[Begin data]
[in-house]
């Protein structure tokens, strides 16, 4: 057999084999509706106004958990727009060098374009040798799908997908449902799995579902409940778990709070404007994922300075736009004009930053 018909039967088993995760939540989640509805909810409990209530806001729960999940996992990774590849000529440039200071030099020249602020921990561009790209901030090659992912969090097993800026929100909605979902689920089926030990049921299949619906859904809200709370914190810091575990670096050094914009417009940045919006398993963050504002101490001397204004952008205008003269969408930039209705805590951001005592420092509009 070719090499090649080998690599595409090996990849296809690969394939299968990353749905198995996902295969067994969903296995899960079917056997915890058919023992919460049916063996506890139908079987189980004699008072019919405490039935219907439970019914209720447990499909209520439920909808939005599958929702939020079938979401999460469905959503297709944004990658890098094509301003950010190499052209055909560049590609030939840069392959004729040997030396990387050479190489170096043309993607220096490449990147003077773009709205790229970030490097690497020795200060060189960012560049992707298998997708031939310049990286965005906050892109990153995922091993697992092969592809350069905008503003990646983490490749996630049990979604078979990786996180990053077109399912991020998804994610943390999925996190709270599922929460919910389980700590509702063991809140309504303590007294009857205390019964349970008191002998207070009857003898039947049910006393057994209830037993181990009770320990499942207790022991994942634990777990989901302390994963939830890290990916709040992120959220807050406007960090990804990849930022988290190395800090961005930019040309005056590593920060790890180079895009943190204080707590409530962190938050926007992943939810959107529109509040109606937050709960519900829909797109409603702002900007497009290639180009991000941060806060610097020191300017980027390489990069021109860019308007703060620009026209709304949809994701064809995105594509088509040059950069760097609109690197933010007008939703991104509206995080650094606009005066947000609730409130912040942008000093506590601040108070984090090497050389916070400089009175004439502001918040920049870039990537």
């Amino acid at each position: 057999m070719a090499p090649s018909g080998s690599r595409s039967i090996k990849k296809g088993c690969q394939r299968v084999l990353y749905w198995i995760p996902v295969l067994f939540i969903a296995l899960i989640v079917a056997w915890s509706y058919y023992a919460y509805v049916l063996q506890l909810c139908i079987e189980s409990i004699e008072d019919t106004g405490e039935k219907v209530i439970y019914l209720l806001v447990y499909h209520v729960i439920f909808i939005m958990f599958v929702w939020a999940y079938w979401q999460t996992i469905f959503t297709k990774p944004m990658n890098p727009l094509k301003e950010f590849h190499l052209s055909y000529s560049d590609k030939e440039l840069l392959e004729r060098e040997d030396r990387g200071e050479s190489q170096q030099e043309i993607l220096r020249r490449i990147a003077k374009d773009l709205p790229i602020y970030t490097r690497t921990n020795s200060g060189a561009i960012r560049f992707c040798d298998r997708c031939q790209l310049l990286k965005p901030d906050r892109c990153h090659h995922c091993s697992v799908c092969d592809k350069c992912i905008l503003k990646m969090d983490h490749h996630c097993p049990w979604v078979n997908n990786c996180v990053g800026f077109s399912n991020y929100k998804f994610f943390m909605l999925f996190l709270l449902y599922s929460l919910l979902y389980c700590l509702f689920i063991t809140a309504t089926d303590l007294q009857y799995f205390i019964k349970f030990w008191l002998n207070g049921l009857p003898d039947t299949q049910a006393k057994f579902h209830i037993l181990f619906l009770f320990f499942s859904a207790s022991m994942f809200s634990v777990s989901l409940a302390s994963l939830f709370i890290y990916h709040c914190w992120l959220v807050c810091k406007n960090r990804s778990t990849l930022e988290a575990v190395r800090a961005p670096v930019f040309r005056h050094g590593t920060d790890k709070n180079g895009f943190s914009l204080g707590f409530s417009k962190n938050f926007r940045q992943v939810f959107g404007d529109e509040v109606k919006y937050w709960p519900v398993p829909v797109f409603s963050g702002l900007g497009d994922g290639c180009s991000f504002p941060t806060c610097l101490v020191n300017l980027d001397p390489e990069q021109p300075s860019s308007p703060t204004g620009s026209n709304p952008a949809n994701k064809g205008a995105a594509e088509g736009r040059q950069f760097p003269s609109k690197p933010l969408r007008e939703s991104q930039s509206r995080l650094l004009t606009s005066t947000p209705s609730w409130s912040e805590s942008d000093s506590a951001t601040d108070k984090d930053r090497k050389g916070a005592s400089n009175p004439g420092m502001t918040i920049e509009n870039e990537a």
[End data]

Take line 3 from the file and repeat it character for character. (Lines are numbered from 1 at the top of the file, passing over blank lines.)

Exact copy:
């Amino acid at each position: 057999m070719a090499p090649s018909g080998s690599r595409s039967i090996k990849k296809g088993c690969q394939r299968v084999l990353y749905w198995i995760p996902v295969l067994f939540i969903a296995l899960i989640v079917a056997w915890s509706y058919y023992a919460y509805v049916l063996q506890l909810c139908i079987e189980s409990i004699e008072d019919t106004g405490e039935k219907v209530i439970y019914l209720l806001v447990y499909h209520v729960i439920f909808i939005m958990f599958v929702w939020a999940y079938w979401q999460t996992i469905f959503t297709k990774p944004m990658n890098p727009l094509k301003e950010f590849h190499l052209s055909y000529s560049d590609k030939e440039l840069l392959e004729r060098e040997d030396r990387g200071e050479s190489q170096q030099e043309i993607l220096r020249r490449i990147a003077k374009d773009l709205p790229i602020y970030t490097r690497t921990n020795s200060g060189a561009i960012r560049f992707c040798d298998r997708c031939q790209l310049l990286k965005p901030d906050r892109c990153h090659h995922c091993s697992v799908c092969d592809k350069c992912i905008l503003k990646m969090d983490h490749h996630c097993p049990w979604v078979n997908n990786c996180v990053g800026f077109s399912n991020y929100k998804f994610f943390m909605l999925f996190l709270l449902y599922s929460l919910l979902y389980c700590l509702f689920i063991t809140a309504t089926d303590l007294q009857y799995f205390i019964k349970f030990w008191l002998n207070g049921l009857p003898d039947t299949q049910a006393k057994f579902h209830i037993l181990f619906l009770f320990f499942s859904a207790s022991m994942f809200s634990v777990s989901l409940a302390s994963l939830f709370i890290y990916h709040c914190w992120l959220v807050c810091k406007n960090r990804s778990t990849l930022e988290a575990v190395r800090a961005p670096v930019f040309r005056h050094g590593t920060d790890k709070n180079g895009f943190s914009l204080g707590f409530s417009k962190n938050f926007r940045q992943v939810f959107g404007d529109e509040v109606k919006y937050w709960p519900v398993p829909v797109f409603s963050g702002l900007g497009d994922g290639c180009s991000f504002p941060t806060c610097l101490v020191n300017l980027d001397p390489e990069q021109p300075s860019s308007p703060t204004g620009s026209n709304p952008a949809n994701k064809g205008a995105a594509e088509g736009r040059q950069f760097p003269s609109k690197p933010l969408r007008e939703s991104q930039s509206r995080l650094l004009t606009s005066t947000p209705s609730w409130s912040e805590s942008d000093s506590a951001t601040d108070k984090d930053r090497k050389g916070a005592s400089n009175p004439g420092m502001t918040i920049e509009n870039e990537a």